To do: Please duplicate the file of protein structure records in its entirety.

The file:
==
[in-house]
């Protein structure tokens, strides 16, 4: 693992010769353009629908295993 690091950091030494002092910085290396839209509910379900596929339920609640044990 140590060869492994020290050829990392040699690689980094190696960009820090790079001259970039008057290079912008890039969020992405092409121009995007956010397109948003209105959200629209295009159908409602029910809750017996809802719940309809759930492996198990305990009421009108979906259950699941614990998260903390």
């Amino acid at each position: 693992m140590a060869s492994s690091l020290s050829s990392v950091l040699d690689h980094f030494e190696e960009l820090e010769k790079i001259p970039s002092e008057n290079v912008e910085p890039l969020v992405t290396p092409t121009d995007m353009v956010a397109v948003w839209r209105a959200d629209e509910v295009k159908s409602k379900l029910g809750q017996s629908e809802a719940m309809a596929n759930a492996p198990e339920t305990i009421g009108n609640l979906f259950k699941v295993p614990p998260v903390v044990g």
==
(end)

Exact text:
[in-house]
């Protein structure tokens, strides 16, 4: 693992010769353009629908295993 690091950091030494002092910085290396839209509910379900596929339920609640044990 140590060869492994020290050829990392040699690689980094190696960009820090790079001259970039008057290079912008890039969020992405092409121009995007956010397109948003209105959200629209295009159908409602029910809750017996809802719940309809759930492996198990305990009421009108979906259950699941614990998260903390």
């Amino acid at each position: 693992m140590a060869s492994s690091l020290s050829s990392v950091l040699d690689h980094f030494e190696e960009l820090e010769k790079i001259p970039s002092e008057n290079v912008e910085p890039l969020v992405t290396p092409t121009d995007m353009v956010a397109v948003w839209r209105a959200d629209e509910v295009k159908s409602k379900l029910g809750q017996s629908e809802a719940m309809a596929n759930a492996p198990e339920t305990i009421g009108n609640l979906f259950k699941v295993p614990p998260v903390v044990g």